One key element of DEP’s Long-Term Watershed Protection Program is a comprehensive regulatory program that strives to minimize the risk of water quality impacts from specific watershed activities and associated development pressures.
The Safe Drinking Water Act Amendments of 1986 required the U.S. Environmental Protection Agency to develop criteria under which filtration would be required for public surface water supplies. In 1989, the EPA promulgated the Surface Water Treatment Rule, which requires all public water systems supplied by unfiltered surface water sources to either provide filtration or meet the following criteria to avoid filtration:
New York City first applied for a filtration waiver for the Catskill/Delaware system in 1991. DEP filed this initial application with the New York State Department of Health because at the time it was believed that the DOH had primary enforcement responsibility (primacy) for all water supply systems in the State. The DOH granted DEP a one-year filtration waiver, and subsequently it was determined that the EPA had retained primacy for the Catskill/Delaware systems.
In mid-1992, DEP submitted a thirteen-volume application to the EPA describing in detail the City’s plans for protecting the Catskill/Delaware water supply. In January 1993, the EPA issued a conditional determination granting filtration avoidance until December 31, 1993. This waiver incorporated many elements of the watershed program that DEP had described in mid-1992, and it was conditioned upon the City meeting 66 deadlines for identifying potential pollution sources, addressing existing sources of contamination, and developing programs to ensure long-term protection of the watershed. The EPA also imposed substantial reporting requirements on DEP to monitor the City’s filtration avoidance progress.
In September 1993, DEP submitted a second filtration avoidance application to the EPA. This application was based upon the knowledge gained through the City’s initiation of numerous watershed studies and programs, and it laid out a long-term strategy for protecting water quality in the Catskill/Delaware system. The EPA again determined that New York City’s watershed program met the criteria for filtration avoidance, although they did express concerns about the program’s ability to meet the criteria in the future. On December 30, 1993, EPA issued a second determination that contained 150 conditions related primarily to enhanced watershed protection and monitoring programs. The EPA also required the City to proceed with designing a filtration facility for the Catskill/Delaware water supply so that no time would be lost should filtration be deemed necessary in the future.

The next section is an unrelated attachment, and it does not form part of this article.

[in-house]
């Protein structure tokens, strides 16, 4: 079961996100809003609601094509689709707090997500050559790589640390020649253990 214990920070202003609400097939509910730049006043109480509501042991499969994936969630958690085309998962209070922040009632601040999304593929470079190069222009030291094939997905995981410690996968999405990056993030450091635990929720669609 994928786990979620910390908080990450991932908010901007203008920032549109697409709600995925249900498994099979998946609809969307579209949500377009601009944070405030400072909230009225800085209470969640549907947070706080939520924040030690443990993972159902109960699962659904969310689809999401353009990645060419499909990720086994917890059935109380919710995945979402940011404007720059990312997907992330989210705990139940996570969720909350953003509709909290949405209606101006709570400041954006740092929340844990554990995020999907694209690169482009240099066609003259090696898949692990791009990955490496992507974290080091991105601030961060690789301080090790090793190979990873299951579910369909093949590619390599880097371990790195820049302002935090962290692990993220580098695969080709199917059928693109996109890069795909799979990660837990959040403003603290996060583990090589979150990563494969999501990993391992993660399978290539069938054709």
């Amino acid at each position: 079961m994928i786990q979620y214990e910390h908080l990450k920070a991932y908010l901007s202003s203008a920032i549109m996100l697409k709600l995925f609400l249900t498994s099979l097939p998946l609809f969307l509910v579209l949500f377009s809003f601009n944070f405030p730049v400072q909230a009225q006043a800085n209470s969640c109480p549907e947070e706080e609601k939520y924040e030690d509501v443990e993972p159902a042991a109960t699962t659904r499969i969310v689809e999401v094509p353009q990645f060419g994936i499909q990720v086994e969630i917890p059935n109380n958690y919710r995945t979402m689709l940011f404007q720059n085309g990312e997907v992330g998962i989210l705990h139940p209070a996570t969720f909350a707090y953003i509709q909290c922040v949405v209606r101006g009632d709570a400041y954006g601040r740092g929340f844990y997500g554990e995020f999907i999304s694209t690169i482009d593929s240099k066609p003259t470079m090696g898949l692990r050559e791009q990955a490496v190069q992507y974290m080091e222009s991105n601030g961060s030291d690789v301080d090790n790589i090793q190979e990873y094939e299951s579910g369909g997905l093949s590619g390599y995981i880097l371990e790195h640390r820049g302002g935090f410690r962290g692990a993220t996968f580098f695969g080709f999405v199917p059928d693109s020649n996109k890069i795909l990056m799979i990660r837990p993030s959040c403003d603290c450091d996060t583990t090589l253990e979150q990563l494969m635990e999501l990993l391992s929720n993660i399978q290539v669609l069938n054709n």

Two critical pieces of watershed protection that were incorporated into the EPA’s December 1993 Filtration Avoidance Determination were the implementation of a land acquisition program and the promulgation of revised watershed regulations. When both of these programs were quickly and vocally met with em objections from watershed residents about potential impacts to the rural character and economic viability of their communities, DEP was unable to move forward with implementing those key program elements.
It was against this backdrop that Governor Pataki convened a group of involved agencies and parties to negotiate an accord. These negotiations involved the City, State, EPA, and local representatives from watershed towns, counties, and environmental groups. In November 1995, the parties agreed to a conceptual framework by which the City could advance its watershed protection program while protecting the economic viability of watershed communities. It took another 14 months to hammer out the details of an agreement, and in January 1997 the parties signed the historic Watershed Memorandum of Agreement.